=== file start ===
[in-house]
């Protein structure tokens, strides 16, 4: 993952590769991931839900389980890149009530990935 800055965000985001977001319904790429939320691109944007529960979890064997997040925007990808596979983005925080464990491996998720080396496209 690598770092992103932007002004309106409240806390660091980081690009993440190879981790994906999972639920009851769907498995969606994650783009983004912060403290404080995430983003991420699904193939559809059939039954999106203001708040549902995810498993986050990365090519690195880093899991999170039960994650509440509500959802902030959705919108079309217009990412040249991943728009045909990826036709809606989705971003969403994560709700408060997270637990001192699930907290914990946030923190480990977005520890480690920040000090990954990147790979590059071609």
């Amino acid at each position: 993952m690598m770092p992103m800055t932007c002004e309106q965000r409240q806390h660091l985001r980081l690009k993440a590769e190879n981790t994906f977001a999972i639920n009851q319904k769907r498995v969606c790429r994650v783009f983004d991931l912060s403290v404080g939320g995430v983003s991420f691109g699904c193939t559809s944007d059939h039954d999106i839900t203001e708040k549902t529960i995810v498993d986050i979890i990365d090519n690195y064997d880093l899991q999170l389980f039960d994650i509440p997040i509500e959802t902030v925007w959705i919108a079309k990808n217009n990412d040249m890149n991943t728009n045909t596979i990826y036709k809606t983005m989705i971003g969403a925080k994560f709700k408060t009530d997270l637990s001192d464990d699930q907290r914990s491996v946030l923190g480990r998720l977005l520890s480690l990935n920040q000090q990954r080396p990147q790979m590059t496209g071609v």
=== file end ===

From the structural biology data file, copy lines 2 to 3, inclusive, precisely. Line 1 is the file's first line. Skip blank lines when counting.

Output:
């Protein structure tokens, strides 16, 4: 993952590769991931839900389980890149009530990935 800055965000985001977001319904790429939320691109944007529960979890064997997040925007990808596979983005925080464990491996998720080396496209 690598770092992103932007002004309106409240806390660091980081690009993440190879981790994906999972639920009851769907498995969606994650783009983004912060403290404080995430983003991420699904193939559809059939039954999106203001708040549902995810498993986050990365090519690195880093899991999170039960994650509440509500959802902030959705919108079309217009990412040249991943728009045909990826036709809606989705971003969403994560709700408060997270637990001192699930907290914990946030923190480990977005520890480690920040000090990954990147790979590059071609």
């Amino acid at each position: 993952m690598m770092p992103m800055t932007c002004e309106q965000r409240q806390h660091l985001r980081l690009k993440a590769e190879n981790t994906f977001a999972i639920n009851q319904k769907r498995v969606c790429r994650v783009f983004d991931l912060s403290v404080g939320g995430v983003s991420f691109g699904c193939t559809s944007d059939h039954d999106i839900t203001e708040k549902t529960i995810v498993d986050i979890i990365d090519n690195y064997d880093l899991q999170l389980f039960d994650i509440p997040i509500e959802t902030v925007w959705i919108a079309k990808n217009n990412d040249m890149n991943t728009n045909t596979i990826y036709k809606t983005m989705i971003g969403a925080k994560f709700k408060t009530d997270l637990s001192d464990d699930q907290r914990s491996v946030l923190g480990r998720l977005l520890s480690l990935n920040q000090q990954r080396p990147q790979m590059t496209g071609v």